This has been a tough year for lawn grass in Lafayette Parish and South Louisiana. I received numerous calls from homeowners concerned about the poor performance of their lawns, especially St. Augustine and Centipede grass. Upon evaluation of these lawns, I found many that had areas with two to three inches of thatch. Thatch is an accumulation of organic matter, primarily dead leaves and stems that cause serious problems in lawns. If a lawn feels spongy when walked upon, that often suggests a thatch problem. Thatch accumulates when organic matter accumulates faster than it can decompose. The roots of the lawn grass will grow into the thatch which can lead to an increase of insect and disease problems. The reason why many of the St. Augustine and Centipede lawns struggled this growing season relates to the unusually cold winter and cold injury because roots growing in the thatch were more susceptible to cold injury than the roots that would have been growing in soil. A thatch problem in a lawn has to be addressed by dethatching with either a motorized thatching machine or a dethatching rake. Removing thatch should be done in early to mid-April to allow an application of fertilizer. Removing thatch shocks the grass, so a fertilizer application is recommended in order to help the lawn grass to recover. The final issue with thatch is that it remains wet when rain comes frequently, but when the thatch dries it gets extremely dry. Neither situation is good for lawn grass.
One of the most common diseases of warm season turf grasses in Louisiana is Large Patch (also called Brown Patch). Every growing season, I get numerous calls from concerned gardeners regarding dead areas in their lawns. Brown Patch disease primarily occurs when night time temperatures begin to consistently drop below 70 degrees — in the fall, late winter and early spring. Since moisture also promotes Brown Patch activity, periods of rain make the disease spread rapidly. While brown patch can affect all warm season lawn grasses, it is usually more prevalent in St. Augustine lawns. The symptoms usually begin as a small irregular patches of brown areas in the lawn. With mild temperatures and rainfall these areas can enlarge rapidly. Once these areas of the grass are weakened and thinned by brown patch, weeds begin to invade. If a lawn has a history of brown patch disease, a couple of fall applications of fungicide can limit the impact of Brown Patch. Once conditions favor disease development, it is recommended that fungicide applications begin. For this area, that first application should be made between mid and late September, followed by a second application mid to late October. If conditions remain favorable for disease development into November and December, additional fungicide applications may be necessary. Since many fungicides labeled for lawns will have activity on brown patch, homeowners should be able to find these fungicides at retail nurseries and garden centers as well as feed and seed stores. According to Dr. Ron Strahan, Lawn & Turf Specialist with the LSU AgCenter, the two most effective fungicides for addressing brown patch problems in lawns are fungicides containing azoxystrobin or thiophanate methyl. If brown patch is not visible and the homeowner wants to be proactive, then granular fungicides are recommended. If however brown patch has already been identified in the lawn, the liquid fungicides applied as a spray are most effective. If we have a mild winter where the lawn does not go fully dormant, it is possible that brown patch will be present throughout the winter months and into the spring. If that happens, then homeowners may want to consider applying several applications of fungicides through winter and into the spring.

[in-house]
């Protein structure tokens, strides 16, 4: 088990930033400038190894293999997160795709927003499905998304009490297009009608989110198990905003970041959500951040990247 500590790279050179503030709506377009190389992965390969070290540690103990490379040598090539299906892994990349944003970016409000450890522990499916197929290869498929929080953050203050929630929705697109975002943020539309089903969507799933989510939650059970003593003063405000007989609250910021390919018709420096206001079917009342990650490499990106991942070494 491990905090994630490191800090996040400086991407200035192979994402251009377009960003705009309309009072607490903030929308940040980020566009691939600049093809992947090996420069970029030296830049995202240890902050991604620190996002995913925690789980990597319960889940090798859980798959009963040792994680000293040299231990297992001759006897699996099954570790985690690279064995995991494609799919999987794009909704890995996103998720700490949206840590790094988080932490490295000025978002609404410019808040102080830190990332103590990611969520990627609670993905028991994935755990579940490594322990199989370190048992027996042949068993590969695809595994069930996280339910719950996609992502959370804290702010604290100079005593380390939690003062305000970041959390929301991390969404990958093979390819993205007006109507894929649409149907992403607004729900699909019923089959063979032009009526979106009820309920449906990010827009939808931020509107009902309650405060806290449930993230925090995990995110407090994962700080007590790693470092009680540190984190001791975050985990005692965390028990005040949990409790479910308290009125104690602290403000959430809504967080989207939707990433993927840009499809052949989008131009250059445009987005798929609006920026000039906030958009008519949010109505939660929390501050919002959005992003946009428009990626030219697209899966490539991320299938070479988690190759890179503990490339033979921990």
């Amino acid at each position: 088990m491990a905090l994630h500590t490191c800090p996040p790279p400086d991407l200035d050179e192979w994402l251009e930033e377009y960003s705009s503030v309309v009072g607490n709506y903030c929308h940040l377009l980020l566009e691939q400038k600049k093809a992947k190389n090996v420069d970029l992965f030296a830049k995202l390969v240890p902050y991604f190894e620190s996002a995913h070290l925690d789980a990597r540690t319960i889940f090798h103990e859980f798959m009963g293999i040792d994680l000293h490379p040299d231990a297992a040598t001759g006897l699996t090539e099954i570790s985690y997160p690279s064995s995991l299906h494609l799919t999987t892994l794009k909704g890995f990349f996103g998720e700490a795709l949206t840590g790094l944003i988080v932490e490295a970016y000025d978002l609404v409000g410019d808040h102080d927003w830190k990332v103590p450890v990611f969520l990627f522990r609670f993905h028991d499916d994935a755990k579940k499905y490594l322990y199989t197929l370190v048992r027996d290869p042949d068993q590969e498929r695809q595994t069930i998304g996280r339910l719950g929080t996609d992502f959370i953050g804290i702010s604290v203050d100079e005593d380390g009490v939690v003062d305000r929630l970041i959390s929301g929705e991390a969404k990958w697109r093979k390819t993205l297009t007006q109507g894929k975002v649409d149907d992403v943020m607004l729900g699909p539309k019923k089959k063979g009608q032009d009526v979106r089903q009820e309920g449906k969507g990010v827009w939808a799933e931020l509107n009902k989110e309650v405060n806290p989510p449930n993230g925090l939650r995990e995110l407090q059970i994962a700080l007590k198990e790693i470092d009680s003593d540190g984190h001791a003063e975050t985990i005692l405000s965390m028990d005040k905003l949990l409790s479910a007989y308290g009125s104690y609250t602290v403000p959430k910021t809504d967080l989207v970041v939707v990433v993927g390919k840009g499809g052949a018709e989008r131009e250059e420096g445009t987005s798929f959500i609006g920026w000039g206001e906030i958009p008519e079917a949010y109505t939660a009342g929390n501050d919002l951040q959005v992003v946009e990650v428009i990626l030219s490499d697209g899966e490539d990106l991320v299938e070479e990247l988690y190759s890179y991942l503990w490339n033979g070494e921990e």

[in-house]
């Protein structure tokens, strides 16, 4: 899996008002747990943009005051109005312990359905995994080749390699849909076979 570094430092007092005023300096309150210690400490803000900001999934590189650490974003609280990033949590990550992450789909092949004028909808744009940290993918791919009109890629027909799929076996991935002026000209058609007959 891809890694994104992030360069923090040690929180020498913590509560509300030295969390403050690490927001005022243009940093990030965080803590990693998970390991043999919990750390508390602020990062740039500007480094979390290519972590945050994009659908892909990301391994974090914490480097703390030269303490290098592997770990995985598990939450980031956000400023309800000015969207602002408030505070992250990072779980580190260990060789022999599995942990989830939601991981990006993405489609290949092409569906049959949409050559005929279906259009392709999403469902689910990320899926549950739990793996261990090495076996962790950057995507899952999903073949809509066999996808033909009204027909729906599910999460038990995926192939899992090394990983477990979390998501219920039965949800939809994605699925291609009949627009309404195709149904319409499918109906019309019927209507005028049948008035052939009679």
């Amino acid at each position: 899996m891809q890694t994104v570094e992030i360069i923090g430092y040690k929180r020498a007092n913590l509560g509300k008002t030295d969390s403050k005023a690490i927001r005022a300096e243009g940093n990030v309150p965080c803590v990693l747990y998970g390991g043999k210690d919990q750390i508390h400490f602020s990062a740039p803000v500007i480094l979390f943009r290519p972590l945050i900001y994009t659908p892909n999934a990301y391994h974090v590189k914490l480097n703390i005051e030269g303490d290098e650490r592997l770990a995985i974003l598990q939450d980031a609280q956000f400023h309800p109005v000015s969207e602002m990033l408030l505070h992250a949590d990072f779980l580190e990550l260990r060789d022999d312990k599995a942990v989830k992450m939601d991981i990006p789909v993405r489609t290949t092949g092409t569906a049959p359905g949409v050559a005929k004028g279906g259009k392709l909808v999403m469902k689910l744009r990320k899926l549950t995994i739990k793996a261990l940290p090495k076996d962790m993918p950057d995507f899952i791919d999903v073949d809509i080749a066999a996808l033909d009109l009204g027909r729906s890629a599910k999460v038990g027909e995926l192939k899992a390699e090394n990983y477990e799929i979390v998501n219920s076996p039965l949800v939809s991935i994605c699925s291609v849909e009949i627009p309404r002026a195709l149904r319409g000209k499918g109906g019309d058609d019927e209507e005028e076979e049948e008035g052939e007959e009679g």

Finally, I am also getting calls from homeowners who are asking for fertilizer recommendations for their St. Augustine lawns. According to Dr. Strahan, St. Augustine responds to three applications of fertilizer annually: in mid-April , mid –June and Mid- August. In my opinion, it is now too late to fertilize St. Augustine lawns. Fertilizing now, especially with a fertilizer containing nitrogen, can aggravate brown patch disease. It can delay dormancy which could make St. Augustine lawns more susceptible to cold injury. There are fertilizers available called winterizing fertilizers that can be applied in fall, but here in South Louisiana if a homeowner decides to apply a winterizing fertilizer, it should not contain any nitrogen (N), it should contain primarily potassium (K).
Happy Gardening!!!Happy Gardening!!!Gerald P. Roberts